The two greatest chess prodigies of the age will soon face each other
Galiya Kamalova CC BY-SA 3.0)
The two greatest chess prodigies of the modern age are Magnus Carlsen and Sergey Karjakin. These two men — both born in 1990 — will now contest a match for the world championship. By winning a final eliminating tournament in Moscow at the end of March, Karjakin has earned the right to challenge the Norwegian in New York in November.
At least, New York is where FIDE, world chess’s governing body, has long said the match will be held. But late last year the US government put FIDE’s Moscow-backed president, Kirsan Ilyumzhinov, on a sanctions list for alleged business ties with Syria’s Bashar al-Assad. Even assuming FIDE’s president can get a visa to the US, he could find opening the match in New York difficult if he is simultaneously grabbed by the Feds.
Karjakin, of course, is an innocent chess player, though even this likeable man has become slightly controversial in the fraught context of President Putin’s military adventurism. Born in the Crimean capital Simferopol, Karjakin revoked his Ukrainian citizenship for a Russian passport in 2009 and left for Moscow. This was not itself a political decision but a careerist one: Karjakin had become infuriated by the absence of any sponsorship from the Ukrainian chess federation and the Russians made it clear they could do much more for him.
When five years later Putin sent troops into Crimea, Karjakin expressed delight. He posted a picture of himself on Instagram wearing a T-shirt with Putin’s image and the legend “We don’t leave our guys behind.” And Karjakin said of Putin: “I absolutely support him in everything he does.”
This caused a breach in his formerly very close relationship with Ruslan Ponomariov, the Ukrainian who won the FIDE world title in January 2002. That year, at the extraordinary age of 12, Karjakin had become the youngest person ever to achieve the grandmaster title. But he was just 11 when Ponomariov, stunned by the boy’s calculating abilities, had invited him to be his training partner for the world championship match — “in charge of tactics”.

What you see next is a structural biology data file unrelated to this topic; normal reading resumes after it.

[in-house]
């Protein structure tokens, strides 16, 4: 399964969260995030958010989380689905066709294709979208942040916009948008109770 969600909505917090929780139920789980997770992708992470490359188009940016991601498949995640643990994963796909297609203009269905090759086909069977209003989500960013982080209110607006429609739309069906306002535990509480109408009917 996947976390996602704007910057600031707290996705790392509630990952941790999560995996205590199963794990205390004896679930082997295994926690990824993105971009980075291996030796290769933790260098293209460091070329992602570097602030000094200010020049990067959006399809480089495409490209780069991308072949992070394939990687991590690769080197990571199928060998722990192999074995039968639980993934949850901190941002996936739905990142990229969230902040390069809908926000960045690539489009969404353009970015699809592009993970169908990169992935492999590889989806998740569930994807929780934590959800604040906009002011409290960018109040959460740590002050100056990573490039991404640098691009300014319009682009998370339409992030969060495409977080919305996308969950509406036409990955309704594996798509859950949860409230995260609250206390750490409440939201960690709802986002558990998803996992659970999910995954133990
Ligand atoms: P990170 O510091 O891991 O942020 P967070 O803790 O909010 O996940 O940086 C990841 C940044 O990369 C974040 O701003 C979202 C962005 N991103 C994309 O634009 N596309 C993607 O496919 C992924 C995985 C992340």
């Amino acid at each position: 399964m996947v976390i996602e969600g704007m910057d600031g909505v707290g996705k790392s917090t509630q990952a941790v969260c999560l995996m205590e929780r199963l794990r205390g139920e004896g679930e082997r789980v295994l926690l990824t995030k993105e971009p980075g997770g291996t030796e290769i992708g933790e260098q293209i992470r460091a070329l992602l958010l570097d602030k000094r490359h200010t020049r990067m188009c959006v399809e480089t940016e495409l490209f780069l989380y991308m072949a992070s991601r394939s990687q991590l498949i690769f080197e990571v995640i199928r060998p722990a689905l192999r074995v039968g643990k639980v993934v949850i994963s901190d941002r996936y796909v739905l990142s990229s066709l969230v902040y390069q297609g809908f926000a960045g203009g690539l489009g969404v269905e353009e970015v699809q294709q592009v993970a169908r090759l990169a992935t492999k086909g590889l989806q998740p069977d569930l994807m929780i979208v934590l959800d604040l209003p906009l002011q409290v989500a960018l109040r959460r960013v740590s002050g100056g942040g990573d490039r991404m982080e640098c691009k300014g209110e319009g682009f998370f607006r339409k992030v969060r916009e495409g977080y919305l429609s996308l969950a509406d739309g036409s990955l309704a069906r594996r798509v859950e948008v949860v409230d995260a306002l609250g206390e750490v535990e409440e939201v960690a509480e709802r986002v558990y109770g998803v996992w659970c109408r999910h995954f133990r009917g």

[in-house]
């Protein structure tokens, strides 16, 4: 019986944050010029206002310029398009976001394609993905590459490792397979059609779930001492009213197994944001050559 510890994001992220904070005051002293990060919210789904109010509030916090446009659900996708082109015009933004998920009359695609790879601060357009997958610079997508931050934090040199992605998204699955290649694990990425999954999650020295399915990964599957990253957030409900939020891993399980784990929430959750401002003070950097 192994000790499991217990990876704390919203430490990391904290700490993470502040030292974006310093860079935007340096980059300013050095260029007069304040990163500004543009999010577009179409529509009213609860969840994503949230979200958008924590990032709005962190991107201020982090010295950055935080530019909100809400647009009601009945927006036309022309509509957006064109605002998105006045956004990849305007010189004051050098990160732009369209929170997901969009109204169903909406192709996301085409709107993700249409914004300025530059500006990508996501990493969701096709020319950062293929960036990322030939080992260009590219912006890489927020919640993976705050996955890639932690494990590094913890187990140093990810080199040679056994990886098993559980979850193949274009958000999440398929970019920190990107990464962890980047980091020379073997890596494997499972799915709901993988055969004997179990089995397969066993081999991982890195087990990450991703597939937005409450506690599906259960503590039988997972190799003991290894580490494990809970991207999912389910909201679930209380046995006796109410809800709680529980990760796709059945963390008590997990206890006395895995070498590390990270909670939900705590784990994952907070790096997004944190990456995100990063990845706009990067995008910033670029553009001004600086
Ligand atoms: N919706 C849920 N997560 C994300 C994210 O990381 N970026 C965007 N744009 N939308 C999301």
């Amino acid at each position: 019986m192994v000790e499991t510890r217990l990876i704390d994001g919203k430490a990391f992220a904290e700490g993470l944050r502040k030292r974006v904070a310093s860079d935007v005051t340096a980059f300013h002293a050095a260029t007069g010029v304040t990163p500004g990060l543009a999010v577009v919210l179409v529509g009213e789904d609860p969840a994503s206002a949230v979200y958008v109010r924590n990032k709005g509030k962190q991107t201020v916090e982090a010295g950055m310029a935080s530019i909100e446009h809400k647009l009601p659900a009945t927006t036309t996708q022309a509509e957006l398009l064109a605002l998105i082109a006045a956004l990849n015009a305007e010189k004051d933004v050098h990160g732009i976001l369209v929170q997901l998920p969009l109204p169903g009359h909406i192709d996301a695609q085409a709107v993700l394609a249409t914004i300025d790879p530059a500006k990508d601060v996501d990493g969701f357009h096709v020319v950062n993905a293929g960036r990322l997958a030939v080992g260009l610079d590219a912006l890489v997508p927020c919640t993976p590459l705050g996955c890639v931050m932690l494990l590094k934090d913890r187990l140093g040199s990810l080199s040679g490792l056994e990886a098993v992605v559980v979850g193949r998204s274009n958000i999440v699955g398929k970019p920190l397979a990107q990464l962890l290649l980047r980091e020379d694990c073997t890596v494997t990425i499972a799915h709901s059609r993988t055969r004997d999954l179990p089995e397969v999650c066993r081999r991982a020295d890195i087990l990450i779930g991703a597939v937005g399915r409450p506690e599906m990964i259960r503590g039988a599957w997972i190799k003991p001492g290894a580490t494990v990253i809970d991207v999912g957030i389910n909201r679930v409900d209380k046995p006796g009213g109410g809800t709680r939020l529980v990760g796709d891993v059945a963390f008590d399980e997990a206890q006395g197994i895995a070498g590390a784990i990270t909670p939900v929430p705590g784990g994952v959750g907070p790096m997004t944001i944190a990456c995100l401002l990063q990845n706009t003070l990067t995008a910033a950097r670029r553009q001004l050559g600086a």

Now Ponomariov has called for Russian chess players who supported the annexation of Crimea to be sanctioned, while Karjakin says of his mentor: “To my great dismay, he took precisely the opposite decision I took. But of course, if he shows good sense, I am always prepared to speak to him.”
All this will be of no concern to Magnus Carlsen, as he seeks to defend his title successfully for the second time. On performance ratings, he is the clear favourite: he is still number one by a large margin, while Karjakin is world-ranked eighth. But Carlsen actually tipped Karjakin to win through to this match rather than the more highly-ranked Americans, Hikaru Nakamura and Fabiano Caruana; he said he had the greatest respect for the Russian’s “defensive abilities and resilience”. Those particular skills will stand Karjakin in excellent stead in a world championship match.
Above all, Karjakin seems a nerveless competitor — as he proved when winning the Chess World Cup last year, coming back from two games down in the final. I first met him when he was 12 — I helped arrange an event in London when the boy took on no fewer than 72 British players in a simultaneous display lasting more than six hours; even then, his calm self-assurance was striking.